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Create Native Mobile and Web App With Single Codebase Using Angular2 and Nativescript

Creating a performant application for all three platforms Android, iOS and Web with single codebase is an amazing thing that we can do nowadays. I am going to show you how we can create such single codebase cross platform application by combining power of Angular 2 and Nativescript frameworks. Angular2 is a framework which can run on multiple platforms and Nativescript is a framework using which we can write truly native mobile apps for Android and iOS using web technologies. Nativescript provides a very good support of Angular framework. That means we can combine the power of both the great frameworks and create amazing cross-platform apps with single codebase.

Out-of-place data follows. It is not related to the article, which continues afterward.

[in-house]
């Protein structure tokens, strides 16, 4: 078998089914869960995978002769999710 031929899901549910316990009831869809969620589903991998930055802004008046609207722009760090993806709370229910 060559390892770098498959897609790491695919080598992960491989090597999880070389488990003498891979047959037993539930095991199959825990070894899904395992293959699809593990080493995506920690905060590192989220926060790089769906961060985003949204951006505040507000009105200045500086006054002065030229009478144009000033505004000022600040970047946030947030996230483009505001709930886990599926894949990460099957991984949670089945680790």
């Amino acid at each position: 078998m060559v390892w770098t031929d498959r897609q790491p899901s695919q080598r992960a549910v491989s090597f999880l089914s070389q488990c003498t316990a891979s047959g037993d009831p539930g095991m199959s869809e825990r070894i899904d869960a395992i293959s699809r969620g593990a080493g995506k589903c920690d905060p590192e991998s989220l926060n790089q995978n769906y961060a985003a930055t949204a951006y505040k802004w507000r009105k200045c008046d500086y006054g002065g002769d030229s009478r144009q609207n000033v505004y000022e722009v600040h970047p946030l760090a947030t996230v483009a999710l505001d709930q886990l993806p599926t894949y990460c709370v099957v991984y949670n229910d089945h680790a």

If you want to create your own web and native mobile applications with single codebase, I have created a very simple nativescript-angular-web-starter for that. Just clone the repository and you are ready to create your awesome application. Check this preview video of the starter:

Have you noticed how changes in one file is getting reflected in both native mobile app and a web app?

I know in the preview above, it is a very simple application. So if you want to see a bigger application than this, check this Open Source Cross Platform Quotes Application.

You can find the complete source code of this Quotes Application from This Quotes Application is made up with same architecture as that of the starter mentioned above.